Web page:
If I can't remember much of what I did this weekend, that might
Mon, 28 Apr 2003 01:55:57 +0000
If I can't remember much of what I did this weekend, that might suggest that it was too boring to be worth writing about. On the other hand, it might suggest that I should write down what little of it I canremember, so that I have some record of it in future times. Very well then. On Friday more Milton Keynes fun, which of course involved more zipping around the countryside to get there and back. On Saturday I had to get up early (ish. early for a Saturday, at any rate) to return the car, then took the last few weeks (or more likely, months) collection of empty bottles to the bottle bank, then came home and fell asleep until lunchtime. Substantial portions of afternoon/evening then spent talking to Christophe on IRC trying to find why SBCL was allocating without setting the pseudo-atomic flag first. Eventually found a piece of code that was at least likely to be the place where the problem occurred (gdb is sometimes imperfect when it comes to debugging code that doesn't use the C calling convention) and found that it was using the unithread pseudo-atomic setup, not the threaded one. So, blamed it on stale fasls.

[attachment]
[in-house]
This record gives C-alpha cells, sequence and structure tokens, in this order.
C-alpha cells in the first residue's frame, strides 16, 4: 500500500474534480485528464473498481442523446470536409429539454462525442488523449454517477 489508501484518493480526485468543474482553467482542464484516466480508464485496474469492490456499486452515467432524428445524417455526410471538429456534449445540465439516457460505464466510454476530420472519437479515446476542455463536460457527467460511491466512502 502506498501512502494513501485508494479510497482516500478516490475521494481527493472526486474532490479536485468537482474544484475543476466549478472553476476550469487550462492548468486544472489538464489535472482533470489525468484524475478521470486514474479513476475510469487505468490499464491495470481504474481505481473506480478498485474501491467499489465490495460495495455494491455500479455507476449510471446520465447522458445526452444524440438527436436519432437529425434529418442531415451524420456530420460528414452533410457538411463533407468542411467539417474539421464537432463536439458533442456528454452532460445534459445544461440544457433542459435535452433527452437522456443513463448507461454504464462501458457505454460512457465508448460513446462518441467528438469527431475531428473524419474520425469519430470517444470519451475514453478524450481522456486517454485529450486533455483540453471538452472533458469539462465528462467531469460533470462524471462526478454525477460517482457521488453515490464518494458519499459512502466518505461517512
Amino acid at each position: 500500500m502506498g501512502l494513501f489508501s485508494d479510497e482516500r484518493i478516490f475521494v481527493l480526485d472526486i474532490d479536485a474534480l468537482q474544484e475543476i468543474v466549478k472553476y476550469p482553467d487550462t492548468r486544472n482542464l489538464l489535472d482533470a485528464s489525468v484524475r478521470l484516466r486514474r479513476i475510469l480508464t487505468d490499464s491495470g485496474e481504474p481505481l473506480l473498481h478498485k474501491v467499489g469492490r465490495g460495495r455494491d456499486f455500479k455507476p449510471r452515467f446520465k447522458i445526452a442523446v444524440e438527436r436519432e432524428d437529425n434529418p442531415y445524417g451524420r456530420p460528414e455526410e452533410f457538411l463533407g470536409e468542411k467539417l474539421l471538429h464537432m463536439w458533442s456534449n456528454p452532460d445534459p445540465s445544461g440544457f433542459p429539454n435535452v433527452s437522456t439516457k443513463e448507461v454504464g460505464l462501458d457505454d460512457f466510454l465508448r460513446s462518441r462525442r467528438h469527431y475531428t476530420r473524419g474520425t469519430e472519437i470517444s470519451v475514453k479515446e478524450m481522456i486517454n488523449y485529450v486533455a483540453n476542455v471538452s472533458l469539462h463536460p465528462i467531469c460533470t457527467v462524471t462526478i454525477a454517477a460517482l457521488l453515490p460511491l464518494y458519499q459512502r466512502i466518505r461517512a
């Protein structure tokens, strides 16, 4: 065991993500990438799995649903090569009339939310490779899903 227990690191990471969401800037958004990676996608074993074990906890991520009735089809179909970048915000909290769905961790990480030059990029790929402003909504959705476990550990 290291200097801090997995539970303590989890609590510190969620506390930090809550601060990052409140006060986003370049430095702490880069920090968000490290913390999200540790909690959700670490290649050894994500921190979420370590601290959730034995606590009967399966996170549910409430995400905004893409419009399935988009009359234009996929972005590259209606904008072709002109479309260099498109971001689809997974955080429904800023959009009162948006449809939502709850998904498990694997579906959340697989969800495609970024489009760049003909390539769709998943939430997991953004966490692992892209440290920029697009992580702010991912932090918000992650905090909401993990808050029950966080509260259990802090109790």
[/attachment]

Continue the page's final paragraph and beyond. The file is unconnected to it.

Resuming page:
Subsequently, Christophe indeed found one or more stale fasls: sh clean.sh appears to have made the problem go away
Today I've been looking for GC bugs. These aren't the usual unfriendly bugs which are probably somewhere else altogether and only manifest during gc because that's when we next scan the heap and actually notice it has seven kinds of memory corruption in it. This is simply that gc is not actually running as often as we'd really like it to, so by using enough threads and making them allocate fast enough we can run the system out of virtual memory.
Part of the problem is that there are all kinds of situations in which GC is disabled and a call to the collector returns immediately - pseudo-atomic, WITHOUT-GCING, and recursive entry to the collector are just three of them. The other part is that GC is actually done by signalling the GC thread, and this allows the potential for all kinds of interesting behaviour if it's already doing something when we signal.
Found an intersting LWN article which kind of suggests not only that we can co-exist reasonably happily with NPTL, but that, come the revolution, we can use the "Wine" GDT entry instead of having to muck around with LDTs and therefore limit ourselves to only 8192 threads